Once in my early twenties, I saw a photo set on the internet of a bride in a wedding dress. At first glance it was a typical, happy bride on her wedding day. But there was no groom. And she held a triangularly-folded flag. Her husband-to-be had died in active duty and this brave woman was honoring him by holding his burial flag and wearing the dress he never got to marry her in.
I remember feeling deeply moved. This was so heartbreaking and powerful. It was beautiful and it made me uncomfortable. It drew me in and pushed me away. Having never lost someone close to me, I didn’t understand grief and my natural instinct was studying her in curiosity and then averting my gaze, as if somehow coming too close to her grief would curse me.
In spite of my mixed admiration and awkwardness, this woman stood out as a hero to me. While nothing about her story resonated with me personally at the time, somehow she stayed with me. I wondered who she was and how she could go on. I couldn’t fathom how she survived each day and what her life might look like now.
Little did I know, almost a decade later I would fall completely and madly in love. And then, not long before our wedding day, I would follow in this woman’s footsteps, navigating the trail she blazed. I would survive the unthinkable. My life, my future, my deepest connection – my very identity and essence of self – forever and drastically changed in an instant.
This woman, whose name I don’t know and whose pictures I can’t find again, goes before me. Her tragedy wasn’t contagious as part of me had feared. No one has that kind of power. Rather, she is my grief ancestor. A warrior goddess I draw strength from. I look to her and many like her.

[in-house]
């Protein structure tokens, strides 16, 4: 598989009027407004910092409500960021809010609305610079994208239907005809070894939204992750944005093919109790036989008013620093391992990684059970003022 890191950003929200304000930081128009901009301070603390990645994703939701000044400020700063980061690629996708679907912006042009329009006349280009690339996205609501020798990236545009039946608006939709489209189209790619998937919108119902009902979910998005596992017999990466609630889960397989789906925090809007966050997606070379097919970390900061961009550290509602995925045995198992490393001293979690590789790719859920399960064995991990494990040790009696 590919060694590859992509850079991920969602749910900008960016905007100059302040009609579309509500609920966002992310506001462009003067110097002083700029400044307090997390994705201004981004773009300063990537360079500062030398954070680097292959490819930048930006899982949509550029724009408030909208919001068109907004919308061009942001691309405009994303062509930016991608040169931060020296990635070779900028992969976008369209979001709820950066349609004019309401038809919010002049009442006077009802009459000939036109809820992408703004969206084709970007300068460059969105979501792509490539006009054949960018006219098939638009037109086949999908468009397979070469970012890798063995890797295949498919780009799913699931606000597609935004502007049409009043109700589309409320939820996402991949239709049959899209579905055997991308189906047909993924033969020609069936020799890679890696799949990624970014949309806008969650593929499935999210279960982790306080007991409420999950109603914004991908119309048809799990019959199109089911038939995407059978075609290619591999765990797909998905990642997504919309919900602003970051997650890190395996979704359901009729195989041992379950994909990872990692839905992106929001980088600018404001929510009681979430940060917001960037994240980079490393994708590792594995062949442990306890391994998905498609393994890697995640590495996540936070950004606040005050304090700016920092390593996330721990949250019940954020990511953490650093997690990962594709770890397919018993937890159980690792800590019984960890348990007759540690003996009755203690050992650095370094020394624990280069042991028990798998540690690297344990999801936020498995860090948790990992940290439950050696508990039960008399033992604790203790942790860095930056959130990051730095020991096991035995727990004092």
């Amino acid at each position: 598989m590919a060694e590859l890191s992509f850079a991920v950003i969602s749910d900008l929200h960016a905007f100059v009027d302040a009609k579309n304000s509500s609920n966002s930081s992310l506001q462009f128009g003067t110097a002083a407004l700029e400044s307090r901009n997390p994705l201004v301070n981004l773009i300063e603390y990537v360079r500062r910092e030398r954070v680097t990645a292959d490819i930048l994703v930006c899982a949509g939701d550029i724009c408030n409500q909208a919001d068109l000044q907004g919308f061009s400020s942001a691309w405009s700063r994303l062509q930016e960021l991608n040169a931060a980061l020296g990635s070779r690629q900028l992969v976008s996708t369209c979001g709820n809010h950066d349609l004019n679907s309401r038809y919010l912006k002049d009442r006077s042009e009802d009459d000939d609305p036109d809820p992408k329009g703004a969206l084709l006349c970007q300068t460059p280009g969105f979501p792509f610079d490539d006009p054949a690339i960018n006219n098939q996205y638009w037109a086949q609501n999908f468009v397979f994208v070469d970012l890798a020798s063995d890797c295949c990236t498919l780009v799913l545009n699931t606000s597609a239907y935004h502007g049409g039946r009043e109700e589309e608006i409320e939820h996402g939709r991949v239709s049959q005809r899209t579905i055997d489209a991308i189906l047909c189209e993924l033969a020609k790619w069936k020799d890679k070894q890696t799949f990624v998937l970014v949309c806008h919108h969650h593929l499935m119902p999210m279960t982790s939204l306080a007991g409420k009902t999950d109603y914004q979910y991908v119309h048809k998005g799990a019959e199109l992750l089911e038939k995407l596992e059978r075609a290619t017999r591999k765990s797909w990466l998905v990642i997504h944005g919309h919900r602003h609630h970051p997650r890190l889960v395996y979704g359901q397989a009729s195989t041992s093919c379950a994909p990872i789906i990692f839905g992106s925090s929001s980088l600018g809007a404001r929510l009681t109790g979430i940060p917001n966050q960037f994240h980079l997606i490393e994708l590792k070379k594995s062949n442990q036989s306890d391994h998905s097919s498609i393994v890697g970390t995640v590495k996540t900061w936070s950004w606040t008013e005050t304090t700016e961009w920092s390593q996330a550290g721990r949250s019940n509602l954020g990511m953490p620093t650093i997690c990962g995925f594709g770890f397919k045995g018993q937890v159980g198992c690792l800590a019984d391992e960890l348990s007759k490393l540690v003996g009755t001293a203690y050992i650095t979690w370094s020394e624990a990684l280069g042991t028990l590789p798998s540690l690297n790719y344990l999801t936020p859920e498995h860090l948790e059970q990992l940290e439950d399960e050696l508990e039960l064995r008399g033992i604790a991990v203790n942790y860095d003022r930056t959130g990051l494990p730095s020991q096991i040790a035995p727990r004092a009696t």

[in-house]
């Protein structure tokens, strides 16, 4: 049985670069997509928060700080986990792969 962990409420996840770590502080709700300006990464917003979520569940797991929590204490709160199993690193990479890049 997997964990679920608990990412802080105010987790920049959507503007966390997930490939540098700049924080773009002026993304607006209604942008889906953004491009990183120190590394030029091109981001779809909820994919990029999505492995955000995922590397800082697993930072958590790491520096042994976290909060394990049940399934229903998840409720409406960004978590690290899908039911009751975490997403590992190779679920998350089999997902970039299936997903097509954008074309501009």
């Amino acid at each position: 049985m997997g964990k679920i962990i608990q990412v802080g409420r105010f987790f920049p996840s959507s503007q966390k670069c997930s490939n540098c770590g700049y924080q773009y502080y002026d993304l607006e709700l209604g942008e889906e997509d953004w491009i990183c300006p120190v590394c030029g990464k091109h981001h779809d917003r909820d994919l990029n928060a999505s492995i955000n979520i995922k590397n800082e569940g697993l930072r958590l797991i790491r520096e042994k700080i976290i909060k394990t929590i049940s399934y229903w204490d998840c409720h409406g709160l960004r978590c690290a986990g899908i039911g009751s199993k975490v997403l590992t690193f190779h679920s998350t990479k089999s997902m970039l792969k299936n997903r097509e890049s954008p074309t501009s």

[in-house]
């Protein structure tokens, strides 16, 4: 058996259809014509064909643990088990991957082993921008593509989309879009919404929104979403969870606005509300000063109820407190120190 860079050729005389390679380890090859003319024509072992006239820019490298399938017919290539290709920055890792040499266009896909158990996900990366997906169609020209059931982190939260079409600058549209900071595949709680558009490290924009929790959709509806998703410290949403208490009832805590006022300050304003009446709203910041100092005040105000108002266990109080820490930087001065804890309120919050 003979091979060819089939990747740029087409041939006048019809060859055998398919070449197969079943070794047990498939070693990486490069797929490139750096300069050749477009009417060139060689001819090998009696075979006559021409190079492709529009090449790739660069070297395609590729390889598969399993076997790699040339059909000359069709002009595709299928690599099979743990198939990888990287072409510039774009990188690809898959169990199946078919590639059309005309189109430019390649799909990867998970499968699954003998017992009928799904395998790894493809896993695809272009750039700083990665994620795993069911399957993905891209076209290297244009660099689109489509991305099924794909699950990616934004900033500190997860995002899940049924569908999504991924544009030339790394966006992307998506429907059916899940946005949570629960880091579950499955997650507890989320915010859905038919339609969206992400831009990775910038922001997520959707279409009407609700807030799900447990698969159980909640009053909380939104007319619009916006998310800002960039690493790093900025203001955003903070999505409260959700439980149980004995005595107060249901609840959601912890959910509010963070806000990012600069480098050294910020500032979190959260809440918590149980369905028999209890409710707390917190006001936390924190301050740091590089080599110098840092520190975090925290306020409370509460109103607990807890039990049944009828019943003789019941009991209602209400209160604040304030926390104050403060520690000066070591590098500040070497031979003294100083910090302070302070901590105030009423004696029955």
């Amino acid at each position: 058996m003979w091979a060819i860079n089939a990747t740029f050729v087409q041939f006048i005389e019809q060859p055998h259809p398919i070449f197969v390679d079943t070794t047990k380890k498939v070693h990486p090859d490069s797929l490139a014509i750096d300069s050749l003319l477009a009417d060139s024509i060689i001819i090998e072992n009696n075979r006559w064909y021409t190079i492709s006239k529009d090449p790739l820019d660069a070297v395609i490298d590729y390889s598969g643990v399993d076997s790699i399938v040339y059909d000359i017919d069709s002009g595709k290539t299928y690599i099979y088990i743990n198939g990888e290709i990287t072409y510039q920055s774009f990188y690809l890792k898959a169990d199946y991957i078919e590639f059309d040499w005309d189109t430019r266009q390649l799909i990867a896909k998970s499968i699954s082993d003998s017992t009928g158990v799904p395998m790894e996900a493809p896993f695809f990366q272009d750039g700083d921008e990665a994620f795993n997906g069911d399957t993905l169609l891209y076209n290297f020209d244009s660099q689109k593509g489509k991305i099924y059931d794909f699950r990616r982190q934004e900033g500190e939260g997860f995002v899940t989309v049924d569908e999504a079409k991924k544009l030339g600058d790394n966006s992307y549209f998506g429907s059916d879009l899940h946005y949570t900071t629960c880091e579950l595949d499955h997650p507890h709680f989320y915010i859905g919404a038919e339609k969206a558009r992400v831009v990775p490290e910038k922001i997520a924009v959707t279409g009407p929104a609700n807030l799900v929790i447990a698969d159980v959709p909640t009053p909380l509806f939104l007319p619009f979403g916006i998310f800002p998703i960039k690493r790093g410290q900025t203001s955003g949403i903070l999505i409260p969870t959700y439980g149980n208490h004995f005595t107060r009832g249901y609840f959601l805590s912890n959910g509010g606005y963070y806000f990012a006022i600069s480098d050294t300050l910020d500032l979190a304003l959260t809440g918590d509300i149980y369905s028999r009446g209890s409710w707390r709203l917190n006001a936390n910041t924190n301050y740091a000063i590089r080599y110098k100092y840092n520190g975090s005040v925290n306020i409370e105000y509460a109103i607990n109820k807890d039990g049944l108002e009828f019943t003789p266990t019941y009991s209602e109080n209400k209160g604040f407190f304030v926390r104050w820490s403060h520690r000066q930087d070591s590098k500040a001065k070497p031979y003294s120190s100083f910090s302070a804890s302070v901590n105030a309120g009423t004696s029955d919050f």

I too, wore my wedding dress. I stood in a mountain meadow that Caleb and I loved and considered for our wedding location. I wore the flower crown I chose because Caleb said I looked “angelic” with flowers in my hair. I softly ran my fingers over the lace Caleb would have loved on me but never got to see. I held his picture. I courageously took photos while drowning in a tidal wave of conflicting emotions – anguish, sadness, disbelief, love, pride, resolve, even happiness.
At Caleb’s funeral, I stood before the audience that should have been sitting in front of our wedding altar – not a podium and an urn. I wrote and shared stories that highlighted what made Caleb the incredible man he was: his character, how he healed me and the difference he made in the world. I altered my wedding vows and solemnly promised myself to Caleb just as I would have done under different circumstances. This is what I said:
“Caleb – I never got a chance to publicly declare my wedding vows to you. But today I will declare these vows to you. Caleb, I vow to keep my love for you alive every single day. I vow to spread your story throughout the earth wherever I go. I vow to be an extension of your life and to live for both of us – to do the things that you never got to do, to finish the work you began, to love the people you loved and to care for them, to embody your values. Caleb, I vow to honor you by rebuilding my life. I vow that wherever I go, people will know your name and they will know how much you radically changed my life. Caleb, I vow to be your legacy.”